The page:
Alignment of Technology with Pedagogical Purposes During Online and Blended Course Design
Concurrent Session 6
This paper explores the decision-making process during the construction of an online teacher professional development course. The analysis revealed repeated attention to the underlying pedagogy and the process of aligning pedagogical structures with technological affordances. Such alignment is essential for harnessing the potential of online and blended learning designs.
The Topic of the Session
In response to pressures for providing more flexible and cost-effective solutions, teacher educators across the world are bringing about a variety of innovative technology-mediated online and blended approaches where teachers can actively engage in learning on demand and at their pace. Collaborative online technologies make involvement in participatory rather than content-driven teacher professional development (TPD) experiences increasingly possible. These new technologies have a potential to offer pedagogically intriguing electronic apprenticeship tools that allow for a variety of learning interaction and supports as well as opportunities for virtual instructional conversations where new meanings and insights can be co-constructed (Dede et al., 2009; Harasim, 2017; Hrastinski, 2009). However, inconsistent attention to underlying pedagogy during design, development, and implementation may be at the center of online and blended designs falling short of their full instructional potential. The surface features of presentation and delivery are typically the main focus of the design and development process. Only limited attention is paid to the underlying pedagogical structures and strategies that enable the achievement of learning outcomes (Graham et al., 2014). Instructional designers typically identify learning outcomes, connect them with performance-based assessments, and develop learning activities using available technology tools. But they may underestimate the need for overall strategic orchestration of desired results, assessment evidence, and instructional methods with intentional use of technology to bring about a deeper understanding of the content and support transfer of knowledge and practices.
Attention to pedagogy is increasingly becoming relevant in the field of online and blended instructional design. Researchers are articulating instructional models for online and blended learning that are based in our understanding of how people learn with technology attending to pedagogical principles in a variety of ways based on their philosophical and theoretical stance (e.g., Anderson, 2011; Garrison & Vaughan, 2008; Harasim, 2017; Kirschner & Merrienboer, 2008; Picciano, 2017). For online and blended designs to reach their potential, designers need to identify and attend to the core attributes within the pedagogical layer leading to the learning outcomes of interest (Graham et al., 2014). Purposefully aligning pedagogical structures and strategies with presentation and delivery features and related affordances of the design should be considered (Bowers, 2008; Graham, Henrie, & Gibbons, 2014). It is no longer viable to select technology tools merely based on popularity or the latest trends. Diverse technology tools can be effectively employed in a variety of ways, but only when technology is aligned with underlying pedagogy and used for clear pedagogical purposes.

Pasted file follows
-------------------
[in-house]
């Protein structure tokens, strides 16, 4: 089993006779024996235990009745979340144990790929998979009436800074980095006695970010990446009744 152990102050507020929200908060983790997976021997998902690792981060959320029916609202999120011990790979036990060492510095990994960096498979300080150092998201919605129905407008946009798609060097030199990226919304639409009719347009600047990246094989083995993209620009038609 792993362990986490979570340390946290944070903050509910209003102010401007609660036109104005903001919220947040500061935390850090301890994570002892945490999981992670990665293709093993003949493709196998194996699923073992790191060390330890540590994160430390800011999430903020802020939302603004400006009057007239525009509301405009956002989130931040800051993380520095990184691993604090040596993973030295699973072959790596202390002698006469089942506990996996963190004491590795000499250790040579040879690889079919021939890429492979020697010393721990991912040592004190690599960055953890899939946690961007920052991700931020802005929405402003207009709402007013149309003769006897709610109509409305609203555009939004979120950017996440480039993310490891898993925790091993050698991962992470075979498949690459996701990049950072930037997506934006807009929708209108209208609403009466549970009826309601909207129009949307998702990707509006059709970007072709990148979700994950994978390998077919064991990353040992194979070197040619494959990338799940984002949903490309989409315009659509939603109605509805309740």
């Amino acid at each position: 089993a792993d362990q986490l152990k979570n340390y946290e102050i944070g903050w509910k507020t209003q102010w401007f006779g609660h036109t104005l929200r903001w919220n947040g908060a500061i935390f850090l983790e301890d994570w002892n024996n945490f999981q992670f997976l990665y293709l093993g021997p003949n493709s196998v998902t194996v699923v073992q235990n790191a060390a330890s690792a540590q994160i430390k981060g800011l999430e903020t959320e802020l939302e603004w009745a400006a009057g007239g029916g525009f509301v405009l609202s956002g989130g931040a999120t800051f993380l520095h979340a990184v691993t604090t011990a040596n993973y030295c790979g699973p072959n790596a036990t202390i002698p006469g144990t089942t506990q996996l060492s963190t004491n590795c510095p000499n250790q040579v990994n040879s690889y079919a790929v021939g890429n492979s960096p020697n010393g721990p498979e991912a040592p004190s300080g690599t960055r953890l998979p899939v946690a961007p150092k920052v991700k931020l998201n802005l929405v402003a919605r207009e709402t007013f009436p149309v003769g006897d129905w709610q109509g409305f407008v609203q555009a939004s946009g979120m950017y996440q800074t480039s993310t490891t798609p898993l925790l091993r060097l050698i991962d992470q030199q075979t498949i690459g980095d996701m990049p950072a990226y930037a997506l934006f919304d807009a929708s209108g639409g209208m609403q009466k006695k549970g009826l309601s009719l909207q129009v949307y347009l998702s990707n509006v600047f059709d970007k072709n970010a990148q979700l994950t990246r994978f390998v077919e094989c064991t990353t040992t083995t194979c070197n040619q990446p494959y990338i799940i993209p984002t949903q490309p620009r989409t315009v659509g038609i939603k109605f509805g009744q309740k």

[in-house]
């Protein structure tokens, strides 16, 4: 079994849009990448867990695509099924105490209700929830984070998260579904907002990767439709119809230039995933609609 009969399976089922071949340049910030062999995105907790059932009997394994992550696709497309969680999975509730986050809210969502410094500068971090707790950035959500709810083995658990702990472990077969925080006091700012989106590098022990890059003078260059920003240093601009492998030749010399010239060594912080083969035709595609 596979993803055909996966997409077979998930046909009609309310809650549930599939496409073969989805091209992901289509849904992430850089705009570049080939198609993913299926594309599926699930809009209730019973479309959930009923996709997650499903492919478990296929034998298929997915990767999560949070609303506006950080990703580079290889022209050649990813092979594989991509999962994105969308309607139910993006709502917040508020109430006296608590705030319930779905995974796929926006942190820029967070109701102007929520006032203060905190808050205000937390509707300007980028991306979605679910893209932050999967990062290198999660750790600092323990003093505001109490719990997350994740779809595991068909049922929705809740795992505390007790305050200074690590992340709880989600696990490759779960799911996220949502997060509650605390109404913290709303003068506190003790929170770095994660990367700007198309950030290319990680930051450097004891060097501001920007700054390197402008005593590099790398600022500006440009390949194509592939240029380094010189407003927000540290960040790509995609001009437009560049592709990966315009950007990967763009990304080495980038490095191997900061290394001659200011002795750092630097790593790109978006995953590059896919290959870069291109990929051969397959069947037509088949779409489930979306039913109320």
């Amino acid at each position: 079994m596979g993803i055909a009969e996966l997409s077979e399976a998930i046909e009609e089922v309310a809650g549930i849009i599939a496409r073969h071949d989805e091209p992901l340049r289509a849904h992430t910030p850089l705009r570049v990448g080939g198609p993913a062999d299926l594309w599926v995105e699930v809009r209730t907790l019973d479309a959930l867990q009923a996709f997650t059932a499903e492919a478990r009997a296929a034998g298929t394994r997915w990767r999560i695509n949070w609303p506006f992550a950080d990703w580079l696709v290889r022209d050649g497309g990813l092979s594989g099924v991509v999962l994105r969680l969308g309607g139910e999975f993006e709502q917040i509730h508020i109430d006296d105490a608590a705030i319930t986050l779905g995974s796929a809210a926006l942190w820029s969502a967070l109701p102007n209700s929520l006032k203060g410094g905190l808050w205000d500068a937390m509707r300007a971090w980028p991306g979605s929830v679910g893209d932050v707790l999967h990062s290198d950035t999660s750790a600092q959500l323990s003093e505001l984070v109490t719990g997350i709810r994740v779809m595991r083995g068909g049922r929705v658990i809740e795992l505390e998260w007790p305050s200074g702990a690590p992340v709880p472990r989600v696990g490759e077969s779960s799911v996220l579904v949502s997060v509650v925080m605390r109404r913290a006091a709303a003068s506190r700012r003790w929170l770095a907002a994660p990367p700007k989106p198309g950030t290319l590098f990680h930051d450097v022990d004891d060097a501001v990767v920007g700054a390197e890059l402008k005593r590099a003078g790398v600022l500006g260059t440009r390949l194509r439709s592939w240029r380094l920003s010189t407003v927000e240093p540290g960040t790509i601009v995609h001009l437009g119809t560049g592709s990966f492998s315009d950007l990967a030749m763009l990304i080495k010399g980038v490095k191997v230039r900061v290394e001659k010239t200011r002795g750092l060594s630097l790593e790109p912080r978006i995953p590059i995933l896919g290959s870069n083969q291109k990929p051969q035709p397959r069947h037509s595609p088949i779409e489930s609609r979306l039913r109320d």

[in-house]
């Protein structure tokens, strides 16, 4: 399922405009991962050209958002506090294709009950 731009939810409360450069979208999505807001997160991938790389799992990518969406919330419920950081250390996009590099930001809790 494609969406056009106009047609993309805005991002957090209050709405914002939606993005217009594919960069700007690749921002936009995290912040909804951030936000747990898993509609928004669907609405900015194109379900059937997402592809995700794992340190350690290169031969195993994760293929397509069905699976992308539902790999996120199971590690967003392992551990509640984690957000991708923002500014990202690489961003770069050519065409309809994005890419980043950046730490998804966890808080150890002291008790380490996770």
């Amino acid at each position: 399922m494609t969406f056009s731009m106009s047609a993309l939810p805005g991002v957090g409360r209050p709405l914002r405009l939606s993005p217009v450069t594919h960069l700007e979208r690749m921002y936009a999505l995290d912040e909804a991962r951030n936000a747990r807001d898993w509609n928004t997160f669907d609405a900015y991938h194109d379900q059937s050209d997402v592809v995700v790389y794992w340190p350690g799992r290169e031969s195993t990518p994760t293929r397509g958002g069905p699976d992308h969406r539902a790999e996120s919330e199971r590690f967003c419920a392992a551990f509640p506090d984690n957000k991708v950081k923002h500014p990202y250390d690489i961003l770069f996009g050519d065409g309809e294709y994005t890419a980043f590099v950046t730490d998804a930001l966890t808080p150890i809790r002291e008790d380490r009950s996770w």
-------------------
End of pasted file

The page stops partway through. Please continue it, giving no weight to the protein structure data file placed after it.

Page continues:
This paper presents a self-study of practice that closely examined the process of designing and developing a fully-online instructor-facilitated TPD course grounded in sociocultural practices. The purpose of the study was to reflectively explore the process of creating a course template and uncover the dynamics of aligning technology with pedagogy within the course design with the goal to better understand and improve those practices. Inquiry into the design process was guided by the S-STTEP (self-study of teaching and teacher education practices) methodology (LaBoskey, 2004; Pinnegar & Hamilton, 2009) within a larger design-based research project (McKenney & Reeves, 2012). The interrogation was self-initiated, self-focused, improvement-aimed, and collaborative. Data consisted of nineteen approximately one-hour-long collaborative conversation recordings analyzed in detail. Data was analyzed using constant comparative qualitative analysis techniques (Corbin & Strauss, 2008; Ryan & Bernard, 2003). Closely examining decisions made during the design and development process, and identifying patterns within the data led us to reflectively evaluate assumptions and knowledge underlying those decisions and recognize that the emerging design, as well as the structures and processes we see in the data, manifest our collective knowledge, assumptions, and overall theoretical orientation. Our collaborative conversations pushed our individual understanding beyond what we would ordinarily see in isolation and enabled us to examine a variety of multiple perspectives and theories outside our typical comfort range in a safe circle of critical friends. It was the cross-disciplinary expertise of each individual within the unique coming-to-know process of self-study that allowed us to negotiate robust solutions and a gain deeper understanding of the processes involved in aligning pedagogy with technology during designing online TPD course grounded in sociocultural theory.